Dryland Workouts for the High School Season

December 20, 2017

Dryland workouts to swimmers can make them feel like fish out of water. Most blame their lack of coordination or inability to catch a ball on the fact that they are swimmers and therefore don’t need to be coordinated. In reality, supplementing swimming with dryland can be the best thing for these athletes. It gives them the ability to recover, develop body awareness, and strengthen muscle groups, all of which help prevent injury.

High school swim season is a time where you race in a lot of meets in a short amount of time. Much like any other sport, swimmers can get broken down toward the end of their season. To counteract this, we've gathered some dryland ideas to help your swimmers have the best season possible.

Implement Body Weight Into Your Routine

Body weight is a very helpful tool to swimmers while they are in season. It allows the athletes to learn and do the exercises correctly without making them too sore.

Having swimmers use their own body weight gives them a great workout especially when exercising the muscles that balance out the ones they use for hours in the pool.

A good exercise to help prevent shoulder injury is by activating the small muscles in your back and doing scapular pinches.

An injury prevention exercise for hips is bridges. By pressing your shoulders into the ground, curling your tailbone under, and lifting your hips, you are counterbalancing the muscles that can be favored in your freestyle kick.

Doing these exercises slowly and controlled will help the athletes have balanced muscles and less injuries, which is important when they race often.

If the swimmer is not getting enough out of the exercises they are doing with body weight, adding a little bit of weight or a resistance band can add that extra challenge.

Agility and Coordination

Since high school meets don’t have races longer than a 500 freestyle, working on your agility is a great way to develop sprint speed. By using ladders, small hurdles, and even some plyometric (jumping) work, you can improve your fast twitch muscles and coordination.

Agility ladders help you focus on footwork and forces the swimmers to concentrate on quick feet, a tight core, and fast arms to balance.

Short hurdles and plyometrics help the swimmers with their walls and dive, and gives them the spring they need to be powerful in those areas.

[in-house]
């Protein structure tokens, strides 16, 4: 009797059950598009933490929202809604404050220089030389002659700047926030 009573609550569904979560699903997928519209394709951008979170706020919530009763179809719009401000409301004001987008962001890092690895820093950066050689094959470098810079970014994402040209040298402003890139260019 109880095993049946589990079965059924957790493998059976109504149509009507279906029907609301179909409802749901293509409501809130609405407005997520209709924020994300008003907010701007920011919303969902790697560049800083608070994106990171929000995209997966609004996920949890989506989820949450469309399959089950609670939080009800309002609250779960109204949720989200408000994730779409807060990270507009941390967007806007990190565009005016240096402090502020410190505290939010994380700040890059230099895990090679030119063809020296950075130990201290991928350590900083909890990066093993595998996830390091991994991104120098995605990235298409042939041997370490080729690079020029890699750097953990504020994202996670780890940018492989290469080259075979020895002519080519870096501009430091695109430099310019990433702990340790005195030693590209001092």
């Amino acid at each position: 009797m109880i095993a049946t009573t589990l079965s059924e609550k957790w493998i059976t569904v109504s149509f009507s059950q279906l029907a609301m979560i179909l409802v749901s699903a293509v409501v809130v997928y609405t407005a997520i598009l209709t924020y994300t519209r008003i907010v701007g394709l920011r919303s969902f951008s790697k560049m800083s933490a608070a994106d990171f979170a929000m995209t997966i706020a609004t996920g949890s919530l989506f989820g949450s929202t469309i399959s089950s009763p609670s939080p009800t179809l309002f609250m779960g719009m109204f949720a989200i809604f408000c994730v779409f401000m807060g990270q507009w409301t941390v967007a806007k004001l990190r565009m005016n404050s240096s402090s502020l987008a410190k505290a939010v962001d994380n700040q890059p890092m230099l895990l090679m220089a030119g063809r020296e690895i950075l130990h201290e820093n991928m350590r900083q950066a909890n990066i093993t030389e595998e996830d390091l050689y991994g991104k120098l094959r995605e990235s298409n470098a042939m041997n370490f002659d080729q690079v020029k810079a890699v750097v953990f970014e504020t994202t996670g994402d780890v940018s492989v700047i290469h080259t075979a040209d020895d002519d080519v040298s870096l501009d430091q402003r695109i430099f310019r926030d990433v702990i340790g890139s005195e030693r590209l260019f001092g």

These exercises can be incorporated into the warm up of dryland or can be the main workout.

Stretch and Recover

Flexibility and muscle recovery are part of every athlete’s routine.

  • Stretching and yoga can be implemented into the dryland routine to increase flexibility, help with balance, and make your athletes more aware of their bodies. While practicing yoga, you can assess how sore or tight certain muscles are and focus your energy into those areas.
  • Utilizing a foam roll is also one of the best ways to roll out tight muscles to help the swimmer recover. If an area is hard to reach with a foam roller, a roller ball is perfect to use if you need to roll out knots in your shoulder blade or hips.


This part can be a special occasion type of dryland exercise, but it is a really good way keep the swimmers interested and social. Swimming can be a very individual sport but playing soccer or ultimate frisbee for a dryland workout can be really refreshing.

Play time can be implemented either in dryland or in the pool. As a former swimmer, I highly recommend the concept of play. It can be really easy to burn out when you are in the middle of the season and starting to get broken down from racing so much. It is important to remember that you come to practice every day to swim back and forth and chase a time because it can be a very fun and rewarding sport.

Final Thoughts

The main reason that swimmers should do dryland during high school season is to keep them healthy and ready to race. Dryland is only to supplement the swimmers and make them better athletes in the water. Rotating the type of dryland they do will keep it interesting and allow the swimmers to become well rounded in their sport. Keeping the workouts original and different is always a bonus and will make the energy high. You can also break down the dryland session with a little bit of everything:

  1. Warm up with agility and coordination:
    1. Ladders
    2. Box jumps
    3. Jump rope
  2. Main set: body weight workout.
  3. Stability training/injury prevention.
  4. Ab work, squats, pull ups, etc.
  5. Cool down with stretching and rolling out.

Check out Swimoutlet.com's Dryland Gear:

Add A Comment